“I think there’s simple justification: just have a look at the performance of the vehicle versus its competitive set,” HSV managing director Tim Jackson told CarAdvice.
“Can you find a car that delivers what [the 474kW/815Nm GTSR W1] delivers for anywhere near the price? No. That’s the justification I think.”
Powered by the monstrous supercharged 6.2-litre LS9 V8 engine out of the Chevrolet Corvette ZR1, the W1 – in sheer outputs terms anyway – easily trumps the likes of the 331kW/550Nm BMW M3 Competition ($144,615), 375kW/700Nm Mercedes-AMG C63 S ($155,615), and 375kW/600Nm Alfa Romeo Giulia ($143,900).
“It stacks up to what else is in the market, and it’s a moment-in-time vehicle.”
Whether you’re a Holden Special Vehicles fan or not, the numbers – at least – don’t lie. And to get close or better the W1, you’ve got to start looking at cars such as the $230,615 BMW M5 (423kW/680Nm), circa-$250,000 Mercedes-AMG E63 S (450kW/850Nm), and $246,700 Audi RS6 (445kW/700Nm).
“If there’s an evaluation to be done on ‘does it look like we’re making a lot of money on W1’, all I say is take the LS9 engine – you can look them up online, there’s a number on it of around US$25,000 – turn that into Aussie dollars, ship it over here, put a transmission on it, do all the other work we’ve done to it, add your luxury car tax to it, add your dealer margin to it, and your GST to it.
“There’s a very clear walk up in what the recommended retail price looks like, and you can have a look at it and say, ‘Okay, I can understand why it’s that price’.
“I firmly believe the value equation’s there,” Jackson said. “And you can look at that from what you think the costs include – the content on the vehicle, and the development of that vehicle – you can look at it from the competitive set in the market place, and then you can also look at it as a moment-in-time vehicle [that is] limited and unique.
“There are lots of different ways you can put a perspective on it, and from my perspective, I can look at it from all those angles and say, ‘Okay, I think it’s a fair price for that car’.”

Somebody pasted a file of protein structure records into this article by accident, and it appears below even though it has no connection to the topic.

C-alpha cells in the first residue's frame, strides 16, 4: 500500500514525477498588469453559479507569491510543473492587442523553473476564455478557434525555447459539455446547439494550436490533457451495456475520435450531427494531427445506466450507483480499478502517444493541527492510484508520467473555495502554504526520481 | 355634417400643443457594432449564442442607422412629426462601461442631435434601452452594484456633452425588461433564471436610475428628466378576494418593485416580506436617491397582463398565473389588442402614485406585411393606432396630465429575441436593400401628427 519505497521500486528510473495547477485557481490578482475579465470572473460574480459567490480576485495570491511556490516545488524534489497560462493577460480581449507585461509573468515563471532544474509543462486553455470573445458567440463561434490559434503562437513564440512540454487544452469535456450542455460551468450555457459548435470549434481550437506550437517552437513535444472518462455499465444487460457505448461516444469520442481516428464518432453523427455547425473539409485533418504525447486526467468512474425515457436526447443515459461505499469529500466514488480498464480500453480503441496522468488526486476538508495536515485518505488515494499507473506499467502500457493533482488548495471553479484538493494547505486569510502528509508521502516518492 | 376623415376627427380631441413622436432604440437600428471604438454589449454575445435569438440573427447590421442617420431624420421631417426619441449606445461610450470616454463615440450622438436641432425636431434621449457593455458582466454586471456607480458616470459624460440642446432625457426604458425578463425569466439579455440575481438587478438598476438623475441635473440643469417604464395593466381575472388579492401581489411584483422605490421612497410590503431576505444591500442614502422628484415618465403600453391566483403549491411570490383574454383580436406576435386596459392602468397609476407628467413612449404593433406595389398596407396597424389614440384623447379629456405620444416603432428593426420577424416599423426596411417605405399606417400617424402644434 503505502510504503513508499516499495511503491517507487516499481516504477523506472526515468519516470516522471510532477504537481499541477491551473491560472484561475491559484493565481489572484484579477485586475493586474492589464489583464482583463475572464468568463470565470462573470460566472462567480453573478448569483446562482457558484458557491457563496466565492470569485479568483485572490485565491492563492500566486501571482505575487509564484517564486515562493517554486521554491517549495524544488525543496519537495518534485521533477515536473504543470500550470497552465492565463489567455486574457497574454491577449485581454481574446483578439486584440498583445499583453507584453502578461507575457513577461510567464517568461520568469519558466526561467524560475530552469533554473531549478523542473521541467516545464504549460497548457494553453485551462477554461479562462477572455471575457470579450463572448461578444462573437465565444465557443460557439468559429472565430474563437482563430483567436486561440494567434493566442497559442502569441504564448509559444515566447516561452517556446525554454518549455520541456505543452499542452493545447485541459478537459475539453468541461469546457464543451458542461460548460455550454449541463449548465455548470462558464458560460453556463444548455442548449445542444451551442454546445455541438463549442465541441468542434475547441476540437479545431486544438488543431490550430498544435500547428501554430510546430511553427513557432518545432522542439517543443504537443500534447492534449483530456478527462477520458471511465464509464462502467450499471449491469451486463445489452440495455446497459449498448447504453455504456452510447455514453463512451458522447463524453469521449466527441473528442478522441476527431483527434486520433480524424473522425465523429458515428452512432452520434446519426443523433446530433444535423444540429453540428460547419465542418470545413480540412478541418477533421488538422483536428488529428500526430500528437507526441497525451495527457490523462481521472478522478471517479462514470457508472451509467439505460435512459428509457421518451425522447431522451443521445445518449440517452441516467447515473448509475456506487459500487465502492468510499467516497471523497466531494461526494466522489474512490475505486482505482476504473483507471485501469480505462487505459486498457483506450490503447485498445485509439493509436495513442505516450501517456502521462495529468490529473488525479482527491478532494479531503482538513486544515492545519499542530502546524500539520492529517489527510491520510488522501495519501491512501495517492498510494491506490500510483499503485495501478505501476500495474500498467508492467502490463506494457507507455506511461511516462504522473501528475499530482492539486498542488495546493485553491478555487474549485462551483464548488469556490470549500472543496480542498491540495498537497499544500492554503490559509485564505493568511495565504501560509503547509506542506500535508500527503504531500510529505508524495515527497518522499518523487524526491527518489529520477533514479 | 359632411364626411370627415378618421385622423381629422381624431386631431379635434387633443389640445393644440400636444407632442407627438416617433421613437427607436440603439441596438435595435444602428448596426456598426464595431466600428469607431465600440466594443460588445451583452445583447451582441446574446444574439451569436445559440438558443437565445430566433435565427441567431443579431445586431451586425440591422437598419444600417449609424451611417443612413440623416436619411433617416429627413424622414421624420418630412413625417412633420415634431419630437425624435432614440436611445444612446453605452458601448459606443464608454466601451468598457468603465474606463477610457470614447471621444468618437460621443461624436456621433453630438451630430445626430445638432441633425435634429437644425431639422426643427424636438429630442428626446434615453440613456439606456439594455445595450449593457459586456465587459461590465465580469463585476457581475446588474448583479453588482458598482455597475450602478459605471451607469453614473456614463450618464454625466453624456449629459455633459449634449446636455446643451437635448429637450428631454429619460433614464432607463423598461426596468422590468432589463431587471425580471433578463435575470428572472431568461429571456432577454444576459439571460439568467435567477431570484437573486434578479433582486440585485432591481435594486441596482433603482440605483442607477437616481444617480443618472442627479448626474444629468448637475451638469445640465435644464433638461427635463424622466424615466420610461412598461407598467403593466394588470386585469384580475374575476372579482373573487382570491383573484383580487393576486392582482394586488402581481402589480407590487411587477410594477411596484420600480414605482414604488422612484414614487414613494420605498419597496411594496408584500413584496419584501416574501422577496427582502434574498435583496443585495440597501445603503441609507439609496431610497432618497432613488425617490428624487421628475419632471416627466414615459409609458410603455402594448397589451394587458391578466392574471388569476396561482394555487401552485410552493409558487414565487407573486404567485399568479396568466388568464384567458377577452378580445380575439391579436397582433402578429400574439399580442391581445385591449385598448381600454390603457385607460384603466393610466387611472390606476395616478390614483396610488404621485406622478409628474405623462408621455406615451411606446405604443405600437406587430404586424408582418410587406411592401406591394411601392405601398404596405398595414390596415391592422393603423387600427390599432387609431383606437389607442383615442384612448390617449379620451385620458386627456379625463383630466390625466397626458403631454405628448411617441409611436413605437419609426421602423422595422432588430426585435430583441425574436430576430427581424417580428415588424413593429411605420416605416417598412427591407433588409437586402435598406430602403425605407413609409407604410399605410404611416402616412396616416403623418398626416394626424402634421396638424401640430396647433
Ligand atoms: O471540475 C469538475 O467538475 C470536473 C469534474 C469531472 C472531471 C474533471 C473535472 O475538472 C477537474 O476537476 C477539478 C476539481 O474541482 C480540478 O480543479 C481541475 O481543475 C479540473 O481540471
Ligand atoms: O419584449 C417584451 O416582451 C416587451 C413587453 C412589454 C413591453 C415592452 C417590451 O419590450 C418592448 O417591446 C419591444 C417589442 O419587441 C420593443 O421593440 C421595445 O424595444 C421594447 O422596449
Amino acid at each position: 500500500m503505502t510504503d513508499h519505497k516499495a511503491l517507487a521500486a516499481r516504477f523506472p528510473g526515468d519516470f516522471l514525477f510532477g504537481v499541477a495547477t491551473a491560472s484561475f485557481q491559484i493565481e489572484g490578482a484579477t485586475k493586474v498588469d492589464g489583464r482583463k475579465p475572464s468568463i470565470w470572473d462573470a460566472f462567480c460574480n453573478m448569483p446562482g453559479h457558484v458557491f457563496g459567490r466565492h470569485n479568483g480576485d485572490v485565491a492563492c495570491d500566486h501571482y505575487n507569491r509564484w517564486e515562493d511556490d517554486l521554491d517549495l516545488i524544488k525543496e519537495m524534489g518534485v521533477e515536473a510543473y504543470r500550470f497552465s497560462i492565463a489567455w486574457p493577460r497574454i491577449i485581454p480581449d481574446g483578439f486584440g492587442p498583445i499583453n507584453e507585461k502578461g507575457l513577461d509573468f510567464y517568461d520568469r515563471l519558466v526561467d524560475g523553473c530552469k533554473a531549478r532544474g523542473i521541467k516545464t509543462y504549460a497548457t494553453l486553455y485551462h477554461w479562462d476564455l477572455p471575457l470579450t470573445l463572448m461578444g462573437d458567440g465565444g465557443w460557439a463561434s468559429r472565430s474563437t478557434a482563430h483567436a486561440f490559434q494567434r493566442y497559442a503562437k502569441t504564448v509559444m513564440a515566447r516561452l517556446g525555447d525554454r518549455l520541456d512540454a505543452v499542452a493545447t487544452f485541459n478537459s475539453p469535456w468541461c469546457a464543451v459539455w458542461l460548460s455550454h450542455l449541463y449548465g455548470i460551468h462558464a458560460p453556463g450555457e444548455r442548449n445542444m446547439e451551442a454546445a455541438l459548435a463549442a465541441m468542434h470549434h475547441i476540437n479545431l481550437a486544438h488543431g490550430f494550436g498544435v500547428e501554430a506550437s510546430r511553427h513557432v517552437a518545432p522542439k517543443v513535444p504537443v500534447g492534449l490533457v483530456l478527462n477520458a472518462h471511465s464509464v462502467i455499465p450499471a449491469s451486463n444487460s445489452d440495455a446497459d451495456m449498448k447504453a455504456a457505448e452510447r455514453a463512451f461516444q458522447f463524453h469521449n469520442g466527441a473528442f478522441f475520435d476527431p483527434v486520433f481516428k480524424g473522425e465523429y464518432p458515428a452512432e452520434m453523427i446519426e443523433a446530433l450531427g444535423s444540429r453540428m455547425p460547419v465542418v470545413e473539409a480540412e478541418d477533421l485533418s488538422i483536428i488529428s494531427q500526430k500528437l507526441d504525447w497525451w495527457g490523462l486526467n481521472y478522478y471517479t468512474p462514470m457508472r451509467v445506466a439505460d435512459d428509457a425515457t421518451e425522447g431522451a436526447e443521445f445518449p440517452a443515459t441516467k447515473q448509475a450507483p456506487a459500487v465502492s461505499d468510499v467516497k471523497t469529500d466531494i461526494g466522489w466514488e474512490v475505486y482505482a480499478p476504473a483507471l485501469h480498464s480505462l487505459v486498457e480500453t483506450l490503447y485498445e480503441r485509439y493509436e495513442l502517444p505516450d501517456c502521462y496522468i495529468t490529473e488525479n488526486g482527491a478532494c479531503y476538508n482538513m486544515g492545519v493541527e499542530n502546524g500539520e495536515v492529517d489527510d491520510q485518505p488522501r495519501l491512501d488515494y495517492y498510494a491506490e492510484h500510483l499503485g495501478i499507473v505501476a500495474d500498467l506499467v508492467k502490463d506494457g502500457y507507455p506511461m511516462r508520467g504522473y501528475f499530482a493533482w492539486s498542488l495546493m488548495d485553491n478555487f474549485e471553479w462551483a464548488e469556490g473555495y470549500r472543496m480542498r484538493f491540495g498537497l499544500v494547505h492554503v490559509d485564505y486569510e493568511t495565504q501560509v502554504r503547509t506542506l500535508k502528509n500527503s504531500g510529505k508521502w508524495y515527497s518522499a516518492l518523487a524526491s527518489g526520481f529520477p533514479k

Elaborating further, Jackson said a key part of any program is deciding what the company feels is a fair price to charge for a vehicle, and the GTSR W1 program was no different.
“We look at it right at the start, not at the end, because we don’t want to get to the end and say, ‘Oh, well actually we think that’s too much to charge for that vehicle’,” Jackson said.
“But, we know where the demand has been, we know where – in terms of inquiries that have come to us and dealers – the demand for the vehicle [is], we know the content that’s going into it, we’re obviously closer than anyone to knowing the cost of development, and it sounds funny, but we get off on making great product.
“We obviously need to get an appropriate return for that, but we know HSV is always about value. It’s not about going, ‘Okay, well I can match that up – from a content perspective, from a performance perspective – well you should put us up against a Mercedes-AMG E63 S, so make it [around] $250,000. But that’s not what HSV has ever been about. We’re about providing great performance at great value, and being able to demonstrate that difference.”
In the end, Jackson summarises his viewpoint succinctly. “We get off on making great product – we [just] can’t do it for free. But what floats our boat is delivering great product to the customer, and in this instance, we think we’re going to do that.”
What do you think? Is the near-on $170k 2017 HSV GTSR W1 good value for money? Let us know in the comments section below.
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